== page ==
Ghetto Workshop Subwoofer Build

Hey guys. Thought I'd throw up some specs on a ghetto subwoofer build I did for the workshop I'm using.

Long story short, we have a shitload of 10" Peerless XLS subs, a heap of Jaycar 240w plate amps and I had some spare time. I initially wanted to build everything into a folded horn or some sort of ridiculous box, but then I found some rubber bumpers around the back. Dimensions are 500mm OD, 250mm ID, 1000mm high (and weighing approximately 100kg). Figuring the sub would be pretty close to mounting in there, I started doing some modelling in BassBox.

Driver specs (thanks to caffeine_addict):

Le = 0.844mH
Re = 2.7Ohm
Re+Rs = 49Ohm
Rc = 18.15
Fs = 38hz
Fl = 29hz
Fh = 48hz
Qms = 8.52
Qes = 0.497
Qts = 0.469
Sd = 353cm^2
Dd = 21.2cm
Cms = 359.744 um/N
Vas = 63.651 litre
Bl = 7.954 T*m
Ref Efficiency = 0.678%
SPL = 90.46 Db/W/m

According to BB, ported right this would give me a F3 of 41.6Hz and a fairly flat response from 40-120Hz - good news! Downside is as I'm cheap, all I could find was some 50mm aluminium pipe which would result in a fairly high port velocity (~48m/s). Using 2x50mm ports of 140mm length and one flared end, Fb comes in at 37.7Hz. Knowing it would probably be noisy as ****, I decided to go ahead anyway for ***** and giggles.

I didn't really take any photos of construction, but essentially I mounted the driver (and used some industrial adhesive to ensure it was sealed as that rubber is terrible to screw into), used a 1" spade bit to drill 100mm into the rubber in 4 equidistant points, hammered some 1" steel tube into the holes (very, very snug fit) and then welded some flat bar across each pair of tube. You can see the bottom in the attached photo.

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Flipping it upside down, the tube is quite stable so the feet were a success. Next I build the top plate out of some 18mm ply, including the ports. Ports were routed at the top of the mounting plate (not pictured) then resealed with more industrial adhesive. When the attached photo was taken, I used some three core power cable (ghetto as ****) from the amplifier to the sub and nothing was sealed - output was ALL at 40Hz and dead by 80.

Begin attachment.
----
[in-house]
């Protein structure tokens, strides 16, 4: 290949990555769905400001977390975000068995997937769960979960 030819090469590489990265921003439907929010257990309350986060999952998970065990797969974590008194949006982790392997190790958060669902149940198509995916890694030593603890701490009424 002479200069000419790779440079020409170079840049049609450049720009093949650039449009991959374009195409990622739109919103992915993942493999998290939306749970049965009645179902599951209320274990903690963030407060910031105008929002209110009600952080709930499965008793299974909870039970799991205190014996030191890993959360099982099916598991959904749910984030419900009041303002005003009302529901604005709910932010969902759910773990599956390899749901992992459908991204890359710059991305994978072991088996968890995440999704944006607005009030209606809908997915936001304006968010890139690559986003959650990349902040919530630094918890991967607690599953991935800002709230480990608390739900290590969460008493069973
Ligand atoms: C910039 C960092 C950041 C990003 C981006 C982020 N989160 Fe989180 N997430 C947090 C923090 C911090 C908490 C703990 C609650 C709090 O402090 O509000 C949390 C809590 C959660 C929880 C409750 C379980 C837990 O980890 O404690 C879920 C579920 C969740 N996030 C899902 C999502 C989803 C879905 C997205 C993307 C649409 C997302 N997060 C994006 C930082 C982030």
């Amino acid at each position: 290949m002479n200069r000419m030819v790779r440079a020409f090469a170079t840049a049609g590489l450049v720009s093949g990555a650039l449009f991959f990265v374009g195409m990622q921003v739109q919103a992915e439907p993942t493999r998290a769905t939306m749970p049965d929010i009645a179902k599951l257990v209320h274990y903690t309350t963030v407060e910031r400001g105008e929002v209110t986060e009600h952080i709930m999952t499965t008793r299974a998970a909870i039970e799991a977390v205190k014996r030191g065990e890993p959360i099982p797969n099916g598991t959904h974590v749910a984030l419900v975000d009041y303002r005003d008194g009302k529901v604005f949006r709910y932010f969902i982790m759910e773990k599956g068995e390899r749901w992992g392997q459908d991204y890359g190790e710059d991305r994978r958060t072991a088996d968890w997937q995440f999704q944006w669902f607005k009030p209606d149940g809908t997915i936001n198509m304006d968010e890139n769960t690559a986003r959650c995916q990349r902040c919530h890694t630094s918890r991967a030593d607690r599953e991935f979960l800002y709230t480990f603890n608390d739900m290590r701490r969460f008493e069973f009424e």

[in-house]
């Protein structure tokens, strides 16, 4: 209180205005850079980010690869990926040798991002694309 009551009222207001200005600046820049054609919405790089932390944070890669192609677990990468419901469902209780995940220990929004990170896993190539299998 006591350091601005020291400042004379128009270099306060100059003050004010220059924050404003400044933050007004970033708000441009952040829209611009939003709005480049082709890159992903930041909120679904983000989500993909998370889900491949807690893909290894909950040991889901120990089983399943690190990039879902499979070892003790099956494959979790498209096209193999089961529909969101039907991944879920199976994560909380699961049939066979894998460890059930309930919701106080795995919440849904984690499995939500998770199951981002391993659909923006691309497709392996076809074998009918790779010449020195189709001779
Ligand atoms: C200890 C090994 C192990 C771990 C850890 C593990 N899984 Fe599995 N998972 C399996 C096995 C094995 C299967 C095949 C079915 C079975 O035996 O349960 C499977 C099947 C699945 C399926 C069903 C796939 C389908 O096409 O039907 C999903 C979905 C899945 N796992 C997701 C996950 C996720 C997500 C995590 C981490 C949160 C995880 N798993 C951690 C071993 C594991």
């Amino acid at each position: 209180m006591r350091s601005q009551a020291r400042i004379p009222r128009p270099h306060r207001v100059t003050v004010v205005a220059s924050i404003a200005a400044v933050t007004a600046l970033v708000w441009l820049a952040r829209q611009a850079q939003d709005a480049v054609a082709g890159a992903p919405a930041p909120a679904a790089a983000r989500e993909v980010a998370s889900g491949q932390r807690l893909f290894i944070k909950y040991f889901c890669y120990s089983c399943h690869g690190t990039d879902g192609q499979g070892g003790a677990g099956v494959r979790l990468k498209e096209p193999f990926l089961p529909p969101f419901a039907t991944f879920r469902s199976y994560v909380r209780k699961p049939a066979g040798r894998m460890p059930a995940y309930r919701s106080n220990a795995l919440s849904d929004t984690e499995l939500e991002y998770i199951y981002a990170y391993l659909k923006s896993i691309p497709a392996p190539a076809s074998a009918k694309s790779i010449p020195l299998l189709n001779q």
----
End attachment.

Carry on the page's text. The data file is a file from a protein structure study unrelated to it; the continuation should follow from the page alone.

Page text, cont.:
Screenshot_2016-03-03-21-37-11.png

Since then, the ports have been routed on the top to reduce port noise (which really didn't work), everything has been properly sealed, and the plate amplifier has been mounted in a box with temperature-controlled cooling using 2 PC fans (switch on at 50 degrees, switch off at 45). Before cooling, the amplifier would easily hit 65 degrees after around half an hour of operation, after cooling it sits nicely at around 48 with ambient temperatures approaching 30.

Now, how it sounds. The best way I can describe it is LOUD. Port noise is quite obnoxious at anything above 50% volume with the LPF set at 50Hz, however any louder than this and the tin shed walls vibrate phenomenally. With the LPF off, there's quite decent response all the way up to 100Hz, but it seems to make the port noise more noticeable. Typical response of a ported sub - definitely lacks the quick response for metal or anything fast, but sounds excellent for rap. If I have time I'll do some measuring of SPL next week and grab some better photos tomorrow.

It's definitely not the best designed sub out there, but for something that only cost me 2-3hrs labour it was well worth it!
 

Samps

Member
2015-09-02 3:45 am
You might be better off sealing it up. There's certainly more bass above 40hz than below 40hz in music. And then you could use all of the bandwidth. Try stuffing up those ports with something. At least until you can get some bigger port tubes.

I'm not suggesting sealed is better. Just better than badly ported. :)

Did you make more than one?
 
You might be better off sealing it up. There's certainly more bass above 40hz than below 40hz in music. And then you could use all of the bandwidth. Try stuffing up those ports with something. At least until you can get some bigger port tubes.

I'm not suggesting sealed is better. Just better than badly ported. :)

Did you make more than one?

I only built one, however we have ~80 subs and amps so I could easily do more.

Sealed it loses a lot of volume but sounds flatter. Response is ok when ported, just super noisy. When the volume is turned down to a reasonable level the port noise isn't too bad.

If I can wrangle some bigger port material I will go up in size, I think something around twin 100mm will drop port velocity down significantly, but will be much longer (hoping they would fit).
 
Finally got around to taking some better photos.

20160313_171902.jpg

Here's the sub in it's final position, with the amplifier cube mounted high on the wall. Now it's in against a wall the response seems to be slightly better better, needing to turn the volume down a heap more seems to have reduced port noise to something acceptable.

20160313_172441.jpg

Also a photo of the temperature-controlled fan setup. Even this afternoon when it was pretty warm the temperature never really went over 40, so I've turned up the on-point by 5 degrees.

20160313_171913.jpg

Finally, here's what the noise is coming from. This was built for a music festival a while ago, and is now suspended from the roof. Gets great coverage and fairly decent response from the speakers (all Seas drivers).
 

Bazz1111

Member
2016-01-10 11:08 am
Have you tried to sleeve the whole thing into another larger sauna tube?
Or start with smaller tube then sleeve into larger and sleeve that into larger blocking off one end of each tube as you go like a long cylindrical TL cab.
Also as you block off the ends, its better to have a dome shape rather than flat. but flat works for playing around.